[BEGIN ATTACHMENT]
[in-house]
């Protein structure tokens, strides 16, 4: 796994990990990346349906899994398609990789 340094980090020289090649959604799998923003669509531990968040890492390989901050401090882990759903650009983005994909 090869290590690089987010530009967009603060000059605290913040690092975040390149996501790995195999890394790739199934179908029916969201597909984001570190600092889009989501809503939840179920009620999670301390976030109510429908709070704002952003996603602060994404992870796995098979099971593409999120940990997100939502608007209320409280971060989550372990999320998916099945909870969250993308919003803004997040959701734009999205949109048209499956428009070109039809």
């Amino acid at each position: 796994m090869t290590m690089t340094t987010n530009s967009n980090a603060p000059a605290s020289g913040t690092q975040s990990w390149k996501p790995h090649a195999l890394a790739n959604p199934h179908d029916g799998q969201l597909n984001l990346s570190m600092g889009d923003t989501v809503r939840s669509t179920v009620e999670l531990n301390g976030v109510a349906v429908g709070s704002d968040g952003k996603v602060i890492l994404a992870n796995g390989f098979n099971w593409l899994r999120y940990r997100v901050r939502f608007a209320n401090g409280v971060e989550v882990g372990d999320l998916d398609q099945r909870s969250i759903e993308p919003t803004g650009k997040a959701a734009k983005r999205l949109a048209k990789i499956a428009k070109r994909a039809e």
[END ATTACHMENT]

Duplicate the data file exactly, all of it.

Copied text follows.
[in-house]
């Protein structure tokens, strides 16, 4: 796994990990990346349906899994398609990789 340094980090020289090649959604799998923003669509531990968040890492390989901050401090882990759903650009983005994909 090869290590690089987010530009967009603060000059605290913040690092975040390149996501790995195999890394790739199934179908029916969201597909984001570190600092889009989501809503939840179920009620999670301390976030109510429908709070704002952003996603602060994404992870796995098979099971593409999120940990997100939502608007209320409280971060989550372990999320998916099945909870969250993308919003803004997040959701734009999205949109048209499956428009070109039809």
């Amino acid at each position: 796994m090869t290590m690089t340094t987010n530009s967009n980090a603060p000059a605290s020289g913040t690092q975040s990990w390149k996501p790995h090649a195999l890394a790739n959604p199934h179908d029916g799998q969201l597909n984001l990346s570190m600092g889009d923003t989501v809503r939840s669509t179920v009620e999670l531990n301390g976030v109510a349906v429908g709070s704002d968040g952003k996603v602060i890492l994404a992870n796995g390989f098979n099971w593409l899994r999120y940990r997100v901050r939502f608007a209320n401090g409280v971060e989550v882990g372990d999320l998916d398609q099945r909870s969250i759903e993308p919003t803004g650009k997040a959701a734009k983005r999205l949109a048209k990789i499956a428009k070109r994909a039809e």